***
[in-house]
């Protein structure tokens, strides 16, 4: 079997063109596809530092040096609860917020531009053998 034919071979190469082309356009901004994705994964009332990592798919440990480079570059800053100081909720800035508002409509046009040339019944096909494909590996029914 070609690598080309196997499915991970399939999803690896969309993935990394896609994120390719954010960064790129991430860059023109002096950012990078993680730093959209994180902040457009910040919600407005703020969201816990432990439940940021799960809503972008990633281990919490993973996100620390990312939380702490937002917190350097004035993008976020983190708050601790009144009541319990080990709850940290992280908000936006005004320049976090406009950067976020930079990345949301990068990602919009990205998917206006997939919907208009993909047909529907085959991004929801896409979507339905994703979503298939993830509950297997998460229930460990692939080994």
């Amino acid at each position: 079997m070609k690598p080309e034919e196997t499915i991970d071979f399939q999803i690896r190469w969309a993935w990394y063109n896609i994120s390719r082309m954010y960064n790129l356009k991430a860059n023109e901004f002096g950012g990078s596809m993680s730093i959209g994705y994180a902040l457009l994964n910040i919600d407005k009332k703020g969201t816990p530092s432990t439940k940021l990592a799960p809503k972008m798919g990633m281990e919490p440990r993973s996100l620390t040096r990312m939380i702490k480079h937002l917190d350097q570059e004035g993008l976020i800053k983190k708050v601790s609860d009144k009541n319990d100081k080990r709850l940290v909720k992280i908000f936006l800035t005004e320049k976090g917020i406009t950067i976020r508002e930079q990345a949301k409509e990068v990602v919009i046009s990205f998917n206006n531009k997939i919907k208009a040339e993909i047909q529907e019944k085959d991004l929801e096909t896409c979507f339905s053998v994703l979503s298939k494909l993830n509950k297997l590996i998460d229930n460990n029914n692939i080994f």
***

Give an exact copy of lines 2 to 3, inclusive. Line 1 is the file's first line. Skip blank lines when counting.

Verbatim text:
């Protein structure tokens, strides 16, 4: 079997063109596809530092040096609860917020531009053998 034919071979190469082309356009901004994705994964009332990592798919440990480079570059800053100081909720800035508002409509046009040339019944096909494909590996029914 070609690598080309196997499915991970399939999803690896969309993935990394896609994120390719954010960064790129991430860059023109002096950012990078993680730093959209994180902040457009910040919600407005703020969201816990432990439940940021799960809503972008990633281990919490993973996100620390990312939380702490937002917190350097004035993008976020983190708050601790009144009541319990080990709850940290992280908000936006005004320049976090406009950067976020930079990345949301990068990602919009990205998917206006997939919907208009993909047909529907085959991004929801896409979507339905994703979503298939993830509950297997998460229930460990692939080994």
């Amino acid at each position: 079997m070609k690598p080309e034919e196997t499915i991970d071979f399939q999803i690896r190469w969309a993935w990394y063109n896609i994120s390719r082309m954010y960064n790129l356009k991430a860059n023109e901004f002096g950012g990078s596809m993680s730093i959209g994705y994180a902040l457009l994964n910040i919600d407005k009332k703020g969201t816990p530092s432990t439940k940021l990592a799960p809503k972008m798919g990633m281990e919490p440990r993973s996100l620390t040096r990312m939380i702490k480079h937002l917190d350097q570059e004035g993008l976020i800053k983190k708050v601790s609860d009144k009541n319990d100081k080990r709850l940290v909720k992280i908000f936006l800035t005004e320049k976090g917020i406009t950067i976020r508002e930079q990345a949301k409509e990068v990602v919009i046009s990205f998917n206006n531009k997939i919907k208009a040339e993909i047909q529907e019944k085959d991004l929801e096909t896409c979507f339905s053998v994703l979503s298939k494909l993830n509950k297997l590996i998460d229930n460990n029914n692939i080994f």